The RAND Corporation conducted a study examining the United States’ blood supply system. Data was collected from interviews with 9 blood centers, 8 hospitals, and 11 corporations that supply equipment for blood collection centers. Interviews were also conducted with 6 governmental agencies including the Department of Health and Human Services. The RAND report noted a decreased demand for blood, shrinking donor pools, reduced profits, vulnerabilities of the blood supply to emerging infectious diseases and public health emergencies, and a lack of a central hemovigilance reporting system. Based on their findings, they recommend the need for a more comprehensive system to collect data on blood use and hemovigilance reporting. A national plan for emergency preparedness, including funding, should be developed. The report also stressed the importance of investing in new technology. Although the US blood supply system has challenges, the study found it to be effective and efficient. The RAND study investigators are optimistic that the US blood supply will continue to be sustainable.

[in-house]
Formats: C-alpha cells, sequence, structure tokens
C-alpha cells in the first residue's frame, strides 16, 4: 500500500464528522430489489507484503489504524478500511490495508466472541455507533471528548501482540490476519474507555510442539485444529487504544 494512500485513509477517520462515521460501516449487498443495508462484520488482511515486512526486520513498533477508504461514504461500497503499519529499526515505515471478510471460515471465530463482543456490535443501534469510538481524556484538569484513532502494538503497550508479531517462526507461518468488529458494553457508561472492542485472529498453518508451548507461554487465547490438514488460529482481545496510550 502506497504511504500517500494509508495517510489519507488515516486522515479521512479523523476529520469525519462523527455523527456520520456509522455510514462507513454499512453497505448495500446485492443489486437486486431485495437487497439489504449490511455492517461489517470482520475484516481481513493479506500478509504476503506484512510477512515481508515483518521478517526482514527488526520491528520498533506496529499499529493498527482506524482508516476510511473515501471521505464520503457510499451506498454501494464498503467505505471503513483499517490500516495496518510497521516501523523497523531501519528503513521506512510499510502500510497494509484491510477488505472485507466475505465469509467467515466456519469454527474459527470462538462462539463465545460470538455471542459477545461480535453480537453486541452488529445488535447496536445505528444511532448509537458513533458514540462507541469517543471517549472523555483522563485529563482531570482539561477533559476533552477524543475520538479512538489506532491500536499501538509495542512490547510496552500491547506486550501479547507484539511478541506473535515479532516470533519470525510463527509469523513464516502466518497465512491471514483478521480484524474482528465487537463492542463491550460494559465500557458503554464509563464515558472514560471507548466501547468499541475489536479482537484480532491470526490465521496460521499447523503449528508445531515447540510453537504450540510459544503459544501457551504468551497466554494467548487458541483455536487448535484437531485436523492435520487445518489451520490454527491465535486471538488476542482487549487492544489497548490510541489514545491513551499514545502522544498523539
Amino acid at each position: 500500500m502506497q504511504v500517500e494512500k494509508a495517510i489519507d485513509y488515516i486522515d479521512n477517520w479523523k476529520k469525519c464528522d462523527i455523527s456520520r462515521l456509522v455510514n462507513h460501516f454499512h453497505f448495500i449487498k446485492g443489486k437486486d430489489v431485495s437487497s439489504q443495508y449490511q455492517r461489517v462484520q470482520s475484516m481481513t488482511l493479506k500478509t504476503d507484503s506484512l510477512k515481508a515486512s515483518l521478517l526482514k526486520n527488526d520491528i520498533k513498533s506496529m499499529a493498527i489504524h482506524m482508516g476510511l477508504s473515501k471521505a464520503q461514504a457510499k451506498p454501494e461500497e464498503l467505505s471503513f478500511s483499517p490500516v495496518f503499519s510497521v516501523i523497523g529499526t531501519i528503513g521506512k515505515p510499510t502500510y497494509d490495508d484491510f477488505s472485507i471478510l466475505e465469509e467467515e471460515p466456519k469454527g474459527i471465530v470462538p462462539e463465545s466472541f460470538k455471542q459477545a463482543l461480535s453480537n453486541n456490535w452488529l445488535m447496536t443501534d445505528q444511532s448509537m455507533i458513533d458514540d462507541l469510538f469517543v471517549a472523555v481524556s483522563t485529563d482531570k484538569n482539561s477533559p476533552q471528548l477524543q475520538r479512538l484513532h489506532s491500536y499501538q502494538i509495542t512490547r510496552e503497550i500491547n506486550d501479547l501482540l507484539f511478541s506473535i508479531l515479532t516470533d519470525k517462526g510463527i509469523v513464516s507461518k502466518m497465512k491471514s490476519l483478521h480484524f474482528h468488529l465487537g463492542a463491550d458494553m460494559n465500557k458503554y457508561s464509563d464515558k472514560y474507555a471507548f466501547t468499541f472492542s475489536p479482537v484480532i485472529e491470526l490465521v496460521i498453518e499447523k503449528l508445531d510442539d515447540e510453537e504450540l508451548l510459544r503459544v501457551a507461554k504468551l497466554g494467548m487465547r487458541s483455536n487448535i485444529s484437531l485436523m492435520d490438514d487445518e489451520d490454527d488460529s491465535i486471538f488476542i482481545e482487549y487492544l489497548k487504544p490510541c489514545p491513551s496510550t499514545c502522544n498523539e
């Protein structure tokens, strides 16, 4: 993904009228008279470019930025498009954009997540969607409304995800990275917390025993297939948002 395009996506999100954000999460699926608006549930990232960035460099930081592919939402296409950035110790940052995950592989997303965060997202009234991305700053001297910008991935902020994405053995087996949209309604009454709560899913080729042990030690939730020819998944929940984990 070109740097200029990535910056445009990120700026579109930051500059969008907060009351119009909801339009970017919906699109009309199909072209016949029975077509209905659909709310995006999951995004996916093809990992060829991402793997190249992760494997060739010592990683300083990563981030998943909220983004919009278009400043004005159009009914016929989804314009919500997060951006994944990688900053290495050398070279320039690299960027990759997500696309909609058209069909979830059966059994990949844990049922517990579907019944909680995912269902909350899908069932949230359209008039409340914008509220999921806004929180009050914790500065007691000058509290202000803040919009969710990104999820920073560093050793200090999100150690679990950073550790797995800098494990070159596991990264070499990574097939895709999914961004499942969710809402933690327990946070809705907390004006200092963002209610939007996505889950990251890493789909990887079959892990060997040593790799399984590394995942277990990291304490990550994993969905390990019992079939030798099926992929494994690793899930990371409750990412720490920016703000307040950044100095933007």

- Mulcahy, Andrew W., Kandice A. Kapinos, Brian Briscombe, Lori Uscher-Pines, Ritika Chaturvedi, Spencer R. Case, Jakub Hlavka and Benjamin M. Miller. Toward a Sustainable Blood Supply in the United States: An Analysis of the Current System and Alternatives for the Future. Santa Monica, CA: RAND Corporation, 2016. http://www.rand.org/pubs/research_reports/RR1575.html. Also available in print form.